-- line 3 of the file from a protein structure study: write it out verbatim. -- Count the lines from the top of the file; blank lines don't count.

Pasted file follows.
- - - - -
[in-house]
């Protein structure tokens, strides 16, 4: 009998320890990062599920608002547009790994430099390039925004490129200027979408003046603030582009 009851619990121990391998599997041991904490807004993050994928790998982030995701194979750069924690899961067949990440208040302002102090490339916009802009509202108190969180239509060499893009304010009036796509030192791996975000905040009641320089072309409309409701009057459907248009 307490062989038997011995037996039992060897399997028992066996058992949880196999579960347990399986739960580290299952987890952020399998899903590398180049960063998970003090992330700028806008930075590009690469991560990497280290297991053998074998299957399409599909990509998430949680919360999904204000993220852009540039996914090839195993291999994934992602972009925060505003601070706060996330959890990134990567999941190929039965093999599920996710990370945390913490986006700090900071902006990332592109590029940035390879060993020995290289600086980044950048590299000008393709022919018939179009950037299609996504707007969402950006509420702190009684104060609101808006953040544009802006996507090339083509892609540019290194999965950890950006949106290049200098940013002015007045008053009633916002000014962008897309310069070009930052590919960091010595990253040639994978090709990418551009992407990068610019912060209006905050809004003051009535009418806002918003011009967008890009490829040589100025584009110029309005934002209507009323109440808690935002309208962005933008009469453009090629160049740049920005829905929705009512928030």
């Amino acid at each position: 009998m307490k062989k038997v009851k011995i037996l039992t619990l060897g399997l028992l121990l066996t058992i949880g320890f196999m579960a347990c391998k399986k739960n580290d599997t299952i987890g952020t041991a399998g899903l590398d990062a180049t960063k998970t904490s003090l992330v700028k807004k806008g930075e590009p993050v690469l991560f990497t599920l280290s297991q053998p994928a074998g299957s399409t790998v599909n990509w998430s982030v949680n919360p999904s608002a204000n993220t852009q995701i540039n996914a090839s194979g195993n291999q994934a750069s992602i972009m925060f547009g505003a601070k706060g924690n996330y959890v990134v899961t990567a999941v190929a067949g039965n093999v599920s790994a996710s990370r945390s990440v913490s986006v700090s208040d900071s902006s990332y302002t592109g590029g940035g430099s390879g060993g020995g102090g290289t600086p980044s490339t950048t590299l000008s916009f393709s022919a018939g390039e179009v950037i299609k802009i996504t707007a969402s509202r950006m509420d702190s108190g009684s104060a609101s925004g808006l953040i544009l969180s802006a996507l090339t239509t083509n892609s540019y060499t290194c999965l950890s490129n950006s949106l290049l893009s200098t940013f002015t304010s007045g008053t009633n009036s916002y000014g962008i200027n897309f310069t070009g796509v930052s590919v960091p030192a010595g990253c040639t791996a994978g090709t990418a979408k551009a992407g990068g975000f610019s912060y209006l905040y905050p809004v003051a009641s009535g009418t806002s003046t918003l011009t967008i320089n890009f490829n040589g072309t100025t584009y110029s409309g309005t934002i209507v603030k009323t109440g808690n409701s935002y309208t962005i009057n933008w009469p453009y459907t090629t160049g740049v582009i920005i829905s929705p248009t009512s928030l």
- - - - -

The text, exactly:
């Amino acid at each position: 009998m307490k062989k038997v009851k011995i037996l039992t619990l060897g399997l028992l121990l066996t058992i949880g320890f196999m579960a347990c391998k399986k739960n580290d599997t299952i987890g952020t041991a399998g899903l590398d990062a180049t960063k998970t904490s003090l992330v700028k807004k806008g930075e590009p993050v690469l991560f990497t599920l280290s297991q053998p994928a074998g299957s399409t790998v599909n990509w998430s982030v949680n919360p999904s608002a204000n993220t852009q995701i540039n996914a090839s194979g195993n291999q994934a750069s992602i972009m925060f547009g505003a601070k706060g924690n996330y959890v990134v899961t990567a999941v190929a067949g039965n093999v599920s790994a996710s990370r945390s990440v913490s986006v700090s208040d900071s902006s990332y302002t592109g590029g940035g430099s390879g060993g020995g102090g290289t600086p980044s490339t950048t590299l000008s916009f393709s022919a018939g390039e179009v950037i299609k802009i996504t707007a969402s509202r950006m509420d702190s108190g009684s104060a609101s925004g808006l953040i544009l969180s802006a996507l090339t239509t083509n892609s540019y060499t290194c999965l950890s490129n950006s949106l290049l893009s200098t940013f002015t304010s007045g008053t009633n009036s916002y000014g962008i200027n897309f310069t070009g796509v930052s590919v960091p030192a010595g990253c040639t791996a994978g090709t990418a979408k551009a992407g990068g975000f610019s912060y209006l905040y905050p809004v003051a009641s009535g009418t806002s003046t918003l011009t967008i320089n890009f490829n040589g072309t100025t584009y110029s409309g309005t934002i209507v603030k009323t109440g808690n409701s935002y309208t962005i009057n933008w009469p453009y459907t090629t160049g740049v582009i920005i829905s929705p248009t009512s928030l």